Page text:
For the past five years or so, the San Francisco Chronicle has chosen a word of the year. Usually, it's the year's buzzword, like metrosexual or red-state. This year, however, in a highly editorialized decision, the Chron chose (well, readers chose, ish) hubris the word for 2005.
Seems a bit hopeful, doesn't it? Premature?
In a related article appearing today, a Chron writer looks at the ways in which 2005 humbled America. Major cities destroyed, the President getting nabbed for his mistakes (hahaha, yeah, I can't keep a straight face on that either - he hasn't really been taken down yet at all), Schwarzenegger getting the snot kicked out of him on his foolish special election.
But it seems a bit, well, hubristic to see Katrina as a divinely delivered comeuppance. And while the second Chron piece describes a swaggering Bush slipping on political banana peels, he hasn't really tumbled enough to learn anything, has he? There no sufficiently Greecian end in sight to the luckiest political bastard ever to walk the earth. The only place this guy falls is up.
Schwarzenegger may be a good example of hurbis in action, but I'll feel confident about that only when his ass is drummed out of office in November (much more satisfying than if he bags out of the race completely and talks himself into a false nobility).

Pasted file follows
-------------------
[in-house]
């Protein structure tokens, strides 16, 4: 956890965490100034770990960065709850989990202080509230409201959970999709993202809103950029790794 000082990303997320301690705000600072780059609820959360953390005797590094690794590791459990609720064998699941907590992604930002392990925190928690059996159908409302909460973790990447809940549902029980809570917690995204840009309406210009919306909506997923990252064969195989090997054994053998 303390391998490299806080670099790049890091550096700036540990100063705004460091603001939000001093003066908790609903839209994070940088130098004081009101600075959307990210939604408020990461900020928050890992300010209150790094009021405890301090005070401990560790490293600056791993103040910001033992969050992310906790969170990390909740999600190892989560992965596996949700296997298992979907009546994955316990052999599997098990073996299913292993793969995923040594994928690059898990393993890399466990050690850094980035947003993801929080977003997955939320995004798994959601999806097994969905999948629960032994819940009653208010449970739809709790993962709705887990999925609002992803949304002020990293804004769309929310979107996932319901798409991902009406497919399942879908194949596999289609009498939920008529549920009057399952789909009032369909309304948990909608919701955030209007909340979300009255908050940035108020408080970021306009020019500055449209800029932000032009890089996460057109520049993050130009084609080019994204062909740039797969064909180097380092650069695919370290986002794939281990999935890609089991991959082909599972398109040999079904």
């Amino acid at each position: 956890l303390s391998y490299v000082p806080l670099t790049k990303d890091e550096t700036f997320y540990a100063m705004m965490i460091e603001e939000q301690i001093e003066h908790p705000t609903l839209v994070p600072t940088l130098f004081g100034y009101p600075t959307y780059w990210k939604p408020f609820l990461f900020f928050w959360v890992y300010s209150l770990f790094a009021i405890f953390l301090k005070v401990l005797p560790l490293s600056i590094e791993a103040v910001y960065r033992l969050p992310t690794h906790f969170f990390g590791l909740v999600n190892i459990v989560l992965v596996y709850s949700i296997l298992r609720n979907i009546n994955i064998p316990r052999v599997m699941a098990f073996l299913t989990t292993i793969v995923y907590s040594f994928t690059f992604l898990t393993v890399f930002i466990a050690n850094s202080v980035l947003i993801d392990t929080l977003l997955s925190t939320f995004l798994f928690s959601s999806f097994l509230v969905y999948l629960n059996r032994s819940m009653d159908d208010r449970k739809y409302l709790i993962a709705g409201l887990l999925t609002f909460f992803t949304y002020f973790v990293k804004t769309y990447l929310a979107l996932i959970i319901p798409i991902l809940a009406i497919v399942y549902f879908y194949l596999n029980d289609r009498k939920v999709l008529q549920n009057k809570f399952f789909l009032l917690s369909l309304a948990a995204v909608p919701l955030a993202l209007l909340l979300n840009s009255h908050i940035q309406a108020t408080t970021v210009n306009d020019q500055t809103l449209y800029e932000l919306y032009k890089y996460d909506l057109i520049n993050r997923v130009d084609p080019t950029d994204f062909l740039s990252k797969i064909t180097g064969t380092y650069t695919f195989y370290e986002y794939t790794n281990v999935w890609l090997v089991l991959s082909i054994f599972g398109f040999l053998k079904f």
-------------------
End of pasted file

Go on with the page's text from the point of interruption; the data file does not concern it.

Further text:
Hubris means overbearing pride or presumption. Arrogance. From what I recall, however, the result of hubrisic behavior was always really, really . . . uh, bad. (It's early on New Year's Day - you want erudite? You're probably on the wrong blog). Blindings, the burning of cities, dealing with the guilt of slaying one or both of your parents, stuff like that.
I don't want the United States to be punished - I'm generally against blindings, slaying, mayhem, etc - and I do think we're hubristic in the extreme these days. But identifying 2005 as the year of "hubris" implies somehow that we've moved past such behavior. Identifying hubris requires distance, doesn't it?
There are glimmers of hope. Katrina coverage evidenced journalists willing to report and analyze once they - and we - realized that the government's talking points were coming straight out of official asses.
Was 2004 the year of bravado and 2005 the year of comeuppance, as the article claims? Are we all just misuing an otherwise useful word? Probably. But patting ourselves on the back for lessons learned might be our latest expertly exhibited hubris.